The online sessions aim to connect patients who unable to visit the hospice since the lockdown began.
The Living Well service helps patients and their families to manage the impact of their illness, and cope with living their everyday life. It offers a range of therapeutic sessions to promote physical, emotional and spiritual wellbeing.
These sessions were suspended when lockdown was introduced, so patients could only be supported from a distance by phone or video calls. Now, however, five of the sessions – Tai Chi, Relaxation, Carer Support, Reminiscence and the Rainbow Project – are being trialled on Zoom.
Each session will be offered to a maximum of eight participants, with small groups enabling the staff to ensure that everyone is included and supported throughout.
As well as supporting patients, Phyllis Tuckwell will also offer a series of weekly sessions for their carers, giving them information about the support that is available for them in Surrey and Hampshire, and offering them relaxation, meditation, Tai Chi and table-top gardening sessions to help them manage their own emotional health and wellbeing.
Supporting physical and emotional health
“We held our first Tai Chi session last week and it went really well,” said Physiotherapist Sue O’Brien. “Everyone was really pleased to be part of a group again, and at the end one of the participants said they had felt very isolated during lockdown, and asked if they could stay on and have a chat with the others in the group. So as well as being a way in which we could run the Tai Chi session, it also became a valuable communication tool to help combat loneliness.”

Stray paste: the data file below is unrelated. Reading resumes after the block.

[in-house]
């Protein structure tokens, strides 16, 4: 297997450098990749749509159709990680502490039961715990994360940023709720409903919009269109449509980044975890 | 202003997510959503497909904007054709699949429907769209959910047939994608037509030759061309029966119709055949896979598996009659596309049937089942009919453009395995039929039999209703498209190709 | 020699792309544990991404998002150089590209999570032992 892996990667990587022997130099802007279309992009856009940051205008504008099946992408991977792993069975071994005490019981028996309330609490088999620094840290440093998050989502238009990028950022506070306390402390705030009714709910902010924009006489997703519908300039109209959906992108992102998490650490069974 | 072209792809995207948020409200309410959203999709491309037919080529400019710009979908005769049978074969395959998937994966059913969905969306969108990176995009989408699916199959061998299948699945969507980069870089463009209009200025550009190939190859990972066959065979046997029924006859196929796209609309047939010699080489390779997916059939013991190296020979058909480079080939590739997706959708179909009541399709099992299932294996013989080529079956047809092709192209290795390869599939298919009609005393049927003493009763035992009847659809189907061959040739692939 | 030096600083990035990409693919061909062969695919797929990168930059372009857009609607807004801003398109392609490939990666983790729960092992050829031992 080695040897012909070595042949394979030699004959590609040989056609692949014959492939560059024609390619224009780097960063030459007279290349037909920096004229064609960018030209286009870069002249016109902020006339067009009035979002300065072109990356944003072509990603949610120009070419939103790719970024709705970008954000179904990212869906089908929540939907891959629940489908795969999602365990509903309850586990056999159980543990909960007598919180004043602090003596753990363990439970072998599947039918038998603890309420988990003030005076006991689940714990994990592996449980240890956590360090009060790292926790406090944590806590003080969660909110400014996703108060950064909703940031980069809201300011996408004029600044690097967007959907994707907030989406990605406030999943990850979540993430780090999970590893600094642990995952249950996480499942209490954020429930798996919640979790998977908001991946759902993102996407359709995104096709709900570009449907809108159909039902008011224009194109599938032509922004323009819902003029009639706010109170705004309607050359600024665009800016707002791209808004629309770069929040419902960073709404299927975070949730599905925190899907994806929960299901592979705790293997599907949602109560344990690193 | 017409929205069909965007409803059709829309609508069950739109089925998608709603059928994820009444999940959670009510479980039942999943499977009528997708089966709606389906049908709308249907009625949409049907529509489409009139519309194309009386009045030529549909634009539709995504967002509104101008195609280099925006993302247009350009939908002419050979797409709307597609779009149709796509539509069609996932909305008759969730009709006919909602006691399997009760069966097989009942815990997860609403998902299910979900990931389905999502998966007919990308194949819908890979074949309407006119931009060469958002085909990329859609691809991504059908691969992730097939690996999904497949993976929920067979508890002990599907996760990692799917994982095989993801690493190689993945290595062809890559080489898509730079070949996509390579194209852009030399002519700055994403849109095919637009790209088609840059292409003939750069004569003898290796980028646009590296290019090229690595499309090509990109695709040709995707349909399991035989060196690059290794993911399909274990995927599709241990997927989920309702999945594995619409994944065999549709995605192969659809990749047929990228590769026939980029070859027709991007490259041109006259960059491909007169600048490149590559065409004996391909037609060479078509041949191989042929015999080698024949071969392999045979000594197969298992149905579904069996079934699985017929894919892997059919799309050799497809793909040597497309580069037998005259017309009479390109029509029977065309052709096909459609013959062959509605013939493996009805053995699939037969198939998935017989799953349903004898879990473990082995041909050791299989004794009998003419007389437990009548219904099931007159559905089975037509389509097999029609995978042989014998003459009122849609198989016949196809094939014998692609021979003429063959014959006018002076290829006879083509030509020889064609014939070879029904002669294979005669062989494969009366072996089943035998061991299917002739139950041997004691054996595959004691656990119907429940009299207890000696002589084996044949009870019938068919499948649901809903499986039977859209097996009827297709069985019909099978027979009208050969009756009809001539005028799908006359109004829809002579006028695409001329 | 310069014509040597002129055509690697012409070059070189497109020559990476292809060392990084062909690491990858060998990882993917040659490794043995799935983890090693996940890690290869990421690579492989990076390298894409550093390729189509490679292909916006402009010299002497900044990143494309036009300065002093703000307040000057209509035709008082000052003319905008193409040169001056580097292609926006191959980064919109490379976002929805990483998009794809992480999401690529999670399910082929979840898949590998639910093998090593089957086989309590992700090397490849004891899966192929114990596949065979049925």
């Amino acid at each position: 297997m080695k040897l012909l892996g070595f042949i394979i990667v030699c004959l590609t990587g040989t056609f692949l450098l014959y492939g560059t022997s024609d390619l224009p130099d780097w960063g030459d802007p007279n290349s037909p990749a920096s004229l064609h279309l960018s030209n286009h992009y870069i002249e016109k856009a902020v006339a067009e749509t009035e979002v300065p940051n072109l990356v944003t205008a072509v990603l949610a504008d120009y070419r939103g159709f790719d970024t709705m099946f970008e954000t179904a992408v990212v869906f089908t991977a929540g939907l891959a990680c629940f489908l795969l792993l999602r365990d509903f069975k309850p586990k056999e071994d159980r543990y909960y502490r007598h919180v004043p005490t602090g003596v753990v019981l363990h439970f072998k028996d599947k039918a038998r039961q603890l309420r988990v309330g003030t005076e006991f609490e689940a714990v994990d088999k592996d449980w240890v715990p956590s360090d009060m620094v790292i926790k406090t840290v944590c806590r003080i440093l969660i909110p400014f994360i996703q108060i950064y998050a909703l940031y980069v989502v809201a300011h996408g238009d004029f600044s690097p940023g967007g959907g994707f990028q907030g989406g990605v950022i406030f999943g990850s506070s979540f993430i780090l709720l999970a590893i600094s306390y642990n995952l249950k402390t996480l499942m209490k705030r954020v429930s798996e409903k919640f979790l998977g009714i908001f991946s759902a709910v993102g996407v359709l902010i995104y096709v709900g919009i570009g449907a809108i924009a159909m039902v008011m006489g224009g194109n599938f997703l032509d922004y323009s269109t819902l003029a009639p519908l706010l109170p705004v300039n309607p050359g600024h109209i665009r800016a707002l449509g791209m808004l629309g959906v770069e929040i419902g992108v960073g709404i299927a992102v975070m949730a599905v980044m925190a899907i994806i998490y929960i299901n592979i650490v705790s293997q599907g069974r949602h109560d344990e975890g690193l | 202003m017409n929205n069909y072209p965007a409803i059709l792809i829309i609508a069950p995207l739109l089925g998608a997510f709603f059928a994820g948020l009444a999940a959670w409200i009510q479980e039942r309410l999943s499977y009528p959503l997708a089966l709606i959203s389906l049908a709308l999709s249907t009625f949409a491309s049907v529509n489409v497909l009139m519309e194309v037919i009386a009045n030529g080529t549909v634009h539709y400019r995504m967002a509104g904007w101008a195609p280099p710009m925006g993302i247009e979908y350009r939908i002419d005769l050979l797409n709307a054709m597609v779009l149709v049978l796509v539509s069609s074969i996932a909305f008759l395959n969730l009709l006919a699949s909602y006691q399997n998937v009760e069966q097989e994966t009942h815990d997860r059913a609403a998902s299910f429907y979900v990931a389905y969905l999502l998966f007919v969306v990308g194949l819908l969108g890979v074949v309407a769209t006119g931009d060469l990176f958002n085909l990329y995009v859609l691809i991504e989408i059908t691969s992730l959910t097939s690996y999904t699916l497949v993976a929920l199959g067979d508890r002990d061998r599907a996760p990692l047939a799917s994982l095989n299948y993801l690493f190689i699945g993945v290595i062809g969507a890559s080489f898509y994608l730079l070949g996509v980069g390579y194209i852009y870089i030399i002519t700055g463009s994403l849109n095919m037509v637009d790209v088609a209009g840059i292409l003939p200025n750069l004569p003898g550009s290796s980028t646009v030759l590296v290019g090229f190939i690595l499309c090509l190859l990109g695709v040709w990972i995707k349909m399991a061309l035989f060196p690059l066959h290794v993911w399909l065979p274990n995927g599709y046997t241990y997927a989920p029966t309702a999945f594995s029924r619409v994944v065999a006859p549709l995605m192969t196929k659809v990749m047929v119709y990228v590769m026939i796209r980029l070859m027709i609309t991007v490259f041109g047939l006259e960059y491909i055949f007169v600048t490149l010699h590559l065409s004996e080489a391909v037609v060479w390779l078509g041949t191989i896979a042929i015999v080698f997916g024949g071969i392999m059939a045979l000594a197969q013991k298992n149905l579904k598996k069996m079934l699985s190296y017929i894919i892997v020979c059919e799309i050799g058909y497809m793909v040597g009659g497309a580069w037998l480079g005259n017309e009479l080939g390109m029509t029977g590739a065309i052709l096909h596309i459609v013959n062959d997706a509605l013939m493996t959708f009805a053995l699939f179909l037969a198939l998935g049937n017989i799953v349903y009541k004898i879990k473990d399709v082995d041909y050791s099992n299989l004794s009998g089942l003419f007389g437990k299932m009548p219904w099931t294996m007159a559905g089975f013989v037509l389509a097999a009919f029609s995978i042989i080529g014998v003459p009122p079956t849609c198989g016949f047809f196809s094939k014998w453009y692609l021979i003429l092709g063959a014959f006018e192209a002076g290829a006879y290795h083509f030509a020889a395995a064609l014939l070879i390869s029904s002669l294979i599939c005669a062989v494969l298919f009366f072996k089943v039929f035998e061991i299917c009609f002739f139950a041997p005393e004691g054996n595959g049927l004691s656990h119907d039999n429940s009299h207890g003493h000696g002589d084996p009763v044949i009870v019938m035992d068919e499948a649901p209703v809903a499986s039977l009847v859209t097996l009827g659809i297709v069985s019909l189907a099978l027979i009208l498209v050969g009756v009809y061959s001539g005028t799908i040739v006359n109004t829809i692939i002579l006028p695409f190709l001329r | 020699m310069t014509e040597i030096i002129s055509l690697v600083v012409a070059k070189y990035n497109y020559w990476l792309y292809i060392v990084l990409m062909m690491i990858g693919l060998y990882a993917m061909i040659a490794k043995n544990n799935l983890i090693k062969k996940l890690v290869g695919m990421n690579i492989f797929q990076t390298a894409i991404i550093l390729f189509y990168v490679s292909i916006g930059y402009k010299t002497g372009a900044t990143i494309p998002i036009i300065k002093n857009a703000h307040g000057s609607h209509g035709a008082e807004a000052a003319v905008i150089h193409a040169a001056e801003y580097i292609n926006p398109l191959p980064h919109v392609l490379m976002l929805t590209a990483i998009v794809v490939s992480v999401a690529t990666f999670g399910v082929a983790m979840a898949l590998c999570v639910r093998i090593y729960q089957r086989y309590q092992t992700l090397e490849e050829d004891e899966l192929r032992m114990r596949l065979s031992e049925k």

The pilot will test a range of different sessions. Some will be mainly staff-led, such as Relaxation, which helps participants to relax their body and then takes them through a guided meditation where they imagine walking along a beach, for example. Others will involve more discussion, such as Reminiscence, where participants share memories with each other, based around a subject such as holidays or their childhood.
“Sharing memories and talking about our past has a positive effect on self-esteem,” says Phyllis Tuckwell Health Care Assistant Nick Ritchie. “Sometimes people who are ill start to define themselves by their illness, so to talk about past experiences and achievements helps them to re-establish their own identity and build their confidence.”
Another session which is starting up in September is the Rainbow Project. Staff will send out a pack of coloured paper, with each colour being allocated a subject: red is love, orange is memories, yellow relationships, green nature, blue places and purple music. Patients are then asked to create something for each subject, using any media they like – for example they could knit love hearts, draw a picture of a happy memory they have, or take a photo of a place they love to visit. They are then asked to bring their creations to the groups and share it with the others there, talking them through what it represents and means to them.
Taking care to people’s homes
Phyllis Tuckwell’s Living Well staff have also put together resource packs which they are delivering to patients at homes. “Because of Coronavirus restrictions, our patients can’t come to Day Hospice sessions as they used to,” explains Nick, “so we’re taking Day Hospice to them!”
The packs include a mug with sachets of tea and coffee, biscuits, complementary therapy creams and oils, and leaflets which are specific to the individual patient. “If someone is feeling anxious or worried, we will put in a relaxation leaflet, for example,” says Nick. “When we drop the packs off, we can see our patients too, so we can assess how they are in person and not just over the phone. We really hope that these virtual sessions and resource packs bring our patients, carers and staff together, and help our patients and carers to feel supported.”
For more information visit Phyllis Tuckwell Hospice Care